A new report by UN Development Programme (UNDP) and the University of Pittsburgh finds women’s leadership is being undercut by glass ceilings and walls
While high-profile women leaders have been in the spotlight globally for their impactful Covid-19 response, they personify less than a third of top leadership in public administration globally.
The latest Gender Equality in Public Administration (Gepa) report shows that exclusion of women from critical decision-making processes threatens an inclusive recovery from the Covid-19 pandemic.
The research covers 170 countries and finds that persistent gaps remain and women continue to hit artificial barriers to the highest levels of power.
Though there’s been progress on women’s representation overall in many countries, women in all regions remain significantly outnumbered by men in leadership and decision-making. On average, women constitute 46 percent of public administrators, but hold only 31 percent of top leadership positions and only 30 percent of senior managers.
However, gender equality is essential for an inclusive and accountable public administration. The findings show that when women take leadership roles in public administrations, governments are more responsive and more accountable and the quality of public services delivered significantly improves. Data shows that when women take power, overlooked policy issues such as ending violence against women, childcare services and healthcare, get more attention while government corruption declines and political parties more likely work together.
As Covid-19 rages, effective decision-making in public institutions is more important than ever. UNDP administrator Achim Steiner warns that it could push some 105 million into extreme poverty by 2030.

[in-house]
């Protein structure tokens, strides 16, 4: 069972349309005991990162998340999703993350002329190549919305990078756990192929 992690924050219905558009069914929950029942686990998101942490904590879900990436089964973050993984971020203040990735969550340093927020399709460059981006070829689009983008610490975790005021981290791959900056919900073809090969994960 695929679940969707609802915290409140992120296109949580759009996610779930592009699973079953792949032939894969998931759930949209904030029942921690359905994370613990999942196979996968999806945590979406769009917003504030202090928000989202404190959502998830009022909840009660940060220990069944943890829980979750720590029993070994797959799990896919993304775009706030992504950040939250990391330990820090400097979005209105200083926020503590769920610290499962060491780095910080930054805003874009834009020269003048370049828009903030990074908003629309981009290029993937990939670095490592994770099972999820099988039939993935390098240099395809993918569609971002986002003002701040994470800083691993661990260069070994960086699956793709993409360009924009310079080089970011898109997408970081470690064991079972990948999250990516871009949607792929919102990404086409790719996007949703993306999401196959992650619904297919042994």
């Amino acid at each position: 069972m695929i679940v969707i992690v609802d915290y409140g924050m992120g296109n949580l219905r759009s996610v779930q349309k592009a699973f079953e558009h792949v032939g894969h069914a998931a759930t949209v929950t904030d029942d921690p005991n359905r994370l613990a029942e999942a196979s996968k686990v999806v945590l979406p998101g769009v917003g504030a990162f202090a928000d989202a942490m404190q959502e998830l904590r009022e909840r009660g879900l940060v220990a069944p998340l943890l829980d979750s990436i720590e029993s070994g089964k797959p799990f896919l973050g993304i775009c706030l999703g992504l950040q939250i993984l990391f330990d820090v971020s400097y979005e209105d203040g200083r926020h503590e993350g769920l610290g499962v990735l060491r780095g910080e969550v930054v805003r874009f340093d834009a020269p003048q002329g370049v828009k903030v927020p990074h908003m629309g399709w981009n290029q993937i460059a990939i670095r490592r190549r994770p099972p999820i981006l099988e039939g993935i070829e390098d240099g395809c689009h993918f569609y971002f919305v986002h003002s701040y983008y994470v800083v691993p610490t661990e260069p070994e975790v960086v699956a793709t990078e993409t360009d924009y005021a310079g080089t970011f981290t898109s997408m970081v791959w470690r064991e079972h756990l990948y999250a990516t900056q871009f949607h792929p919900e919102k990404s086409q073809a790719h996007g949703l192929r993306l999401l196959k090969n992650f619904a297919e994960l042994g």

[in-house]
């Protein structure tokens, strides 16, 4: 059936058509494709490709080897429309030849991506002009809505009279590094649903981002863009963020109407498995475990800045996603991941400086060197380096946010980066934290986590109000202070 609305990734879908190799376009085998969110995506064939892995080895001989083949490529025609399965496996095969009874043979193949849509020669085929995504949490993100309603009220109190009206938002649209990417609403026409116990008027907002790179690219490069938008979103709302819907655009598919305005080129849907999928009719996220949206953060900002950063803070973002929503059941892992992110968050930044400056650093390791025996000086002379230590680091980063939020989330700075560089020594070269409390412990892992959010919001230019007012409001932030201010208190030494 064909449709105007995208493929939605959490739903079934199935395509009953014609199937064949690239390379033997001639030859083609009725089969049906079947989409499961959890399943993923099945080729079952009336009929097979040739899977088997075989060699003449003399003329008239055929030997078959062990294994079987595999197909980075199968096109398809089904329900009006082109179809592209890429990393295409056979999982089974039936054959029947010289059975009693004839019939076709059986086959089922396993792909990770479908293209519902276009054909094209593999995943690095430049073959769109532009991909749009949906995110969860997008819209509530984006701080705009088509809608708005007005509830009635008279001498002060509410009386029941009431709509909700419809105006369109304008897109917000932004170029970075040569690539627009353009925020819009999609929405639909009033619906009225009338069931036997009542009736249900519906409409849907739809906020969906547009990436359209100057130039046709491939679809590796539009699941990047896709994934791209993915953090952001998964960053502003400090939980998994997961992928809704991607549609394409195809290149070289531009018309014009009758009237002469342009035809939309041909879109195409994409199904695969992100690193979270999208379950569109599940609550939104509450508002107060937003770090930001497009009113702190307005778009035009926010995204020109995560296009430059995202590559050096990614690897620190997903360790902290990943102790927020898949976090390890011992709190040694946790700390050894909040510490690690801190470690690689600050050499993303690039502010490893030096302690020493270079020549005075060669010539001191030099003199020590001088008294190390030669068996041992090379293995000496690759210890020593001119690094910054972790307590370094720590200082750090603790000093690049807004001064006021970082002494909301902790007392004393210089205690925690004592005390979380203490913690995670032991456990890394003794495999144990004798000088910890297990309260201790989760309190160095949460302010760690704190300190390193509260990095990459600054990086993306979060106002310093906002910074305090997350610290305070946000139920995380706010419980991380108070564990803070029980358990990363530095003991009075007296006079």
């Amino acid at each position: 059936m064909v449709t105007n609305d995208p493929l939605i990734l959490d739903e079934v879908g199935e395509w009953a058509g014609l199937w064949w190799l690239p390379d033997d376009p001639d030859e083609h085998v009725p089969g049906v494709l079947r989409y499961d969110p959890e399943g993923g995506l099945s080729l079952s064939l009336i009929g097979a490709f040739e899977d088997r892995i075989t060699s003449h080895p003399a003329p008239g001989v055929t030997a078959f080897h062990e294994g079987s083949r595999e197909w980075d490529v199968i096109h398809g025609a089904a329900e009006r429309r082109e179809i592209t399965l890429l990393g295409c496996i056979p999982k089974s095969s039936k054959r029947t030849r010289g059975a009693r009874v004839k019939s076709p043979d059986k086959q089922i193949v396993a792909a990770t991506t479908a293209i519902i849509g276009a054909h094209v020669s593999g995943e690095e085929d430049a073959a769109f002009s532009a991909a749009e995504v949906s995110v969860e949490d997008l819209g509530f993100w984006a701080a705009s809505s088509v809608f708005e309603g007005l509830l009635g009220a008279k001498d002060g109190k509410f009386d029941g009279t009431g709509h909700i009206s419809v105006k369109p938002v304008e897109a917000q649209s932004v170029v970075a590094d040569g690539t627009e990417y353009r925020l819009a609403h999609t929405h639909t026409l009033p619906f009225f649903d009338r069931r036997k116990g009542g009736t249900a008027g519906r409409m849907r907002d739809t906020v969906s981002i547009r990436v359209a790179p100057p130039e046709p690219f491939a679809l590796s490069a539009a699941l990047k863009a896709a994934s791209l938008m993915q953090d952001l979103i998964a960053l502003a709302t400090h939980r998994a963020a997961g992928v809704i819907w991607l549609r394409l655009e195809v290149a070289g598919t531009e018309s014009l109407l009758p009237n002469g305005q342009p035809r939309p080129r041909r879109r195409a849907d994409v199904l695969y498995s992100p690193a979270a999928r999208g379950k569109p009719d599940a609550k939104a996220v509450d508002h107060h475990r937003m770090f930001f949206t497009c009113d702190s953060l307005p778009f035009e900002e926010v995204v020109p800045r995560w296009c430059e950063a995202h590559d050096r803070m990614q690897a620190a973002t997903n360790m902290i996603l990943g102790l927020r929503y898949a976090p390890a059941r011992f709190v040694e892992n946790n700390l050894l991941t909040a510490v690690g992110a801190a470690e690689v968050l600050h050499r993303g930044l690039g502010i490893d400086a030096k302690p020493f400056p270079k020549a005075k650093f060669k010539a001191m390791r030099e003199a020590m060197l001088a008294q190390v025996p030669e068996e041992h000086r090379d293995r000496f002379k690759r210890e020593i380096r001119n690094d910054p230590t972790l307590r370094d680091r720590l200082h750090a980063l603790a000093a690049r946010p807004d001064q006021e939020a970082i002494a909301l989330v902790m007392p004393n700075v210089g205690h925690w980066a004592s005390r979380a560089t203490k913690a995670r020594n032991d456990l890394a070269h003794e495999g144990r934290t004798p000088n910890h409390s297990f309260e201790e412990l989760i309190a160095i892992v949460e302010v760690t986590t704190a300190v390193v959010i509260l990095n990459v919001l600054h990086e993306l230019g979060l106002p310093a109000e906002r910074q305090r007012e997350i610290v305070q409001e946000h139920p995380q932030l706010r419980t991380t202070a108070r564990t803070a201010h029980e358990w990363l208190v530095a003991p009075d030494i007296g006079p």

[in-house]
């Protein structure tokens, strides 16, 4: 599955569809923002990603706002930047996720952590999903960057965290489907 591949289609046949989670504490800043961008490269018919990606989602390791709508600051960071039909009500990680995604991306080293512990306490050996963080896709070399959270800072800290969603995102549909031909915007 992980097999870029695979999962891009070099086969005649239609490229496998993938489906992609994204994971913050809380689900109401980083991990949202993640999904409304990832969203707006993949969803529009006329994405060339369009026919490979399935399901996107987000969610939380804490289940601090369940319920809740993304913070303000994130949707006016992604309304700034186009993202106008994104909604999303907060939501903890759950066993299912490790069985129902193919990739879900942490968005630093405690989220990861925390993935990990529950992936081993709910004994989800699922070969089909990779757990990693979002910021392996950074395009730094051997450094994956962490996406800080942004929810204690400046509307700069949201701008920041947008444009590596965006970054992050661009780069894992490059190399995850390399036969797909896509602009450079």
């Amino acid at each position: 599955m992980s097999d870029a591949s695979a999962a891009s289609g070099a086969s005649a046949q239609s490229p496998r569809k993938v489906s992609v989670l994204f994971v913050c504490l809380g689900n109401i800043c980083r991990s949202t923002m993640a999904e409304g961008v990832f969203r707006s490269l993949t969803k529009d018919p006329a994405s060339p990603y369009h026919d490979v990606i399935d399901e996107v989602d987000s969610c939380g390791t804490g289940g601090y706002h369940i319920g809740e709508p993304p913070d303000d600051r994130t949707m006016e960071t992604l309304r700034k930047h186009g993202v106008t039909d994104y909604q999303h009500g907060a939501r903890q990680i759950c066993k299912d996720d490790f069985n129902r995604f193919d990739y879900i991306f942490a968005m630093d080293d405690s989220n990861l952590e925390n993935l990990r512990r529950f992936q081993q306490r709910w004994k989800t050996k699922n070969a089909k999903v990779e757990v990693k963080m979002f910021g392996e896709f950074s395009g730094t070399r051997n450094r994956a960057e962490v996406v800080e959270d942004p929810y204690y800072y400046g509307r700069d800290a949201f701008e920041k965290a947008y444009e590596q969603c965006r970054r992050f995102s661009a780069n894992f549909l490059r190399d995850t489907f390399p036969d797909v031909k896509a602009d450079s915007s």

“Covid-19 effects are not gender-neutral,” she said. “It is therefore crucial that governments respond to the needs, rights and expectations of women and girls.
Steiner adds: “Women must also fully participate in public institutions and have a seat at the table when governments are crafting their policy responses and determining the best way forward.
She observes that the pivotal decisions made today will affect the well-being of people and the planet for generations to come.
“Sustainable recovery is only possible when women are able to play a full role in shaping a post-Covid-19 world that works for all of us,” she states.
The report finds that women have a very limited role in health policy decision-making, including in countries’ Covid-19 response.
While 58 percent of employees in health ministries are women, they average only 34 percent of decision-making positions.
Women’s representation is also low across national task forces leading the Covid-19 response. Of the 300 national task forces examined in 163 countries and territories, including Malawi, women occupy on average 27 percent of the seats and lead 18 percent of them.
Only six percent of Covid-19 task forces are at gender parity, while nearly double that, 11 percent, have no women at all.
The report also finds that women public servants are being ‘siloed’ into certain areas of policy work, especially ministries responsible for women’s issues, health and education.
“Gender equality and diversity are keys to improving government function and the quality of life for us all. Accomplishing that means that we need more and better data—and collaborations such as this one between the University of Pittsburgh and the United Nations can help us achieve that goal,” said Ann Cudd, senior vice-chancellor at the university.
The researchers urge governments to strengthen and enact new laws and policies such as quotas and gender budgets to shift the balance of power and achieve gender equality.